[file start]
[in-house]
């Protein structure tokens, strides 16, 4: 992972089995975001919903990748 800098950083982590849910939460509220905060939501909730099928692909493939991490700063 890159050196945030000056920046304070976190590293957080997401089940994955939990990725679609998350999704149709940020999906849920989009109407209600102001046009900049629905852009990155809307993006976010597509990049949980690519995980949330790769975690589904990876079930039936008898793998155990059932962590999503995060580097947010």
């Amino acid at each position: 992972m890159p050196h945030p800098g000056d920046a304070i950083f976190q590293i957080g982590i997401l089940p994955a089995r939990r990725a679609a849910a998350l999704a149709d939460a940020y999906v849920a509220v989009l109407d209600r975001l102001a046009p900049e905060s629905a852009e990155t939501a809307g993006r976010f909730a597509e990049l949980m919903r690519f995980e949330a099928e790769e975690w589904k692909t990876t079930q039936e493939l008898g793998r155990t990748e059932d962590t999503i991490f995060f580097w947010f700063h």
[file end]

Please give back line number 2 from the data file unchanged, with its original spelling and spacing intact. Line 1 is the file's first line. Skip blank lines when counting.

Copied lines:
């Protein structure tokens, strides 16, 4: 992972089995975001919903990748 800098950083982590849910939460509220905060939501909730099928692909493939991490700063 890159050196945030000056920046304070976190590293957080997401089940994955939990990725679609998350999704149709940020999906849920989009109407209600102001046009900049629905852009990155809307993006976010597509990049949980690519995980949330790769975690589904990876079930039936008898793998155990059932962590999503995060580097947010």